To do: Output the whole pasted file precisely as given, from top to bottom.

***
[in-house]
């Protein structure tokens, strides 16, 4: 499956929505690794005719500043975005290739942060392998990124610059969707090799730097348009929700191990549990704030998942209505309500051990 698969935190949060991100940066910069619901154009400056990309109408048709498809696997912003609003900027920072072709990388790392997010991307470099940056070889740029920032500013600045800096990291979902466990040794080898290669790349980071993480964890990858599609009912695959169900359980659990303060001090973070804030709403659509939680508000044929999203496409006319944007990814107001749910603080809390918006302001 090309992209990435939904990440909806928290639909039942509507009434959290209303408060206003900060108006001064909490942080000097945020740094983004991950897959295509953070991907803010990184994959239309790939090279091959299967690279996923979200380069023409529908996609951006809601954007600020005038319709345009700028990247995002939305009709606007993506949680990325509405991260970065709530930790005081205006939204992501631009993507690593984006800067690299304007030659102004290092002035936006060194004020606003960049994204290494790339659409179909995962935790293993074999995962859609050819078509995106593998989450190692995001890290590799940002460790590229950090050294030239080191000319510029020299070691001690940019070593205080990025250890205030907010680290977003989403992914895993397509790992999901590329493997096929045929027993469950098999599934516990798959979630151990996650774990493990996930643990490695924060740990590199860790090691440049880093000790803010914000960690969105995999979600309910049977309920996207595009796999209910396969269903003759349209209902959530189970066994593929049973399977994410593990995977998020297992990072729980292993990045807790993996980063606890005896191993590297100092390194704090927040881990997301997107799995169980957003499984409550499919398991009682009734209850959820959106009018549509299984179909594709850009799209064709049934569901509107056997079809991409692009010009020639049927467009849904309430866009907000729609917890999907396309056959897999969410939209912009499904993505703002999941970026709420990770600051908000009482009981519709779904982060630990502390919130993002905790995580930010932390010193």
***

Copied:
[in-house]
């Protein structure tokens, strides 16, 4: 499956929505690794005719500043975005290739942060392998990124610059969707090799730097348009929700191990549990704030998942209505309500051990 698969935190949060991100940066910069619901154009400056990309109408048709498809696997912003609003900027920072072709990388790392997010991307470099940056070889740029920032500013600045800096990291979902466990040794080898290669790349980071993480964890990858599609009912695959169900359980659990303060001090973070804030709403659509939680508000044929999203496409006319944007990814107001749910603080809390918006302001 090309992209990435939904990440909806928290639909039942509507009434959290209303408060206003900060108006001064909490942080000097945020740094983004991950897959295509953070991907803010990184994959239309790939090279091959299967690279996923979200380069023409529908996609951006809601954007600020005038319709345009700028990247995002939305009709606007993506949680990325509405991260970065709530930790005081205006939204992501631009993507690593984006800067690299304007030659102004290092002035936006060194004020606003960049994204290494790339659409179909995962935790293993074999995962859609050819078509995106593998989450190692995001890290590799940002460790590229950090050294030239080191000319510029020299070691001690940019070593205080990025250890205030907010680290977003989403992914895993397509790992999901590329493997096929045929027993469950098999599934516990798959979630151990996650774990493990996930643990490695924060740990590199860790090691440049880093000790803010914000960690969105995999979600309910049977309920996207595009796999209910396969269903003759349209209902959530189970066994593929049973399977994410593990995977998020297992990072729980292993990045807790993996980063606890005896191993590297100092390194704090927040881990997301997107799995169980957003499984409550499919398991009682009734209850959820959106009018549509299984179909594709850009799209064709049934569901509107056997079809991409692009010009020639049927467009849904309430866009907000729609917890999907396309056959897999969410939209912009499904993505703002999941970026709420990770600051908000009482009981519709779904982060630990502390919130993002905790995580930010932390010193």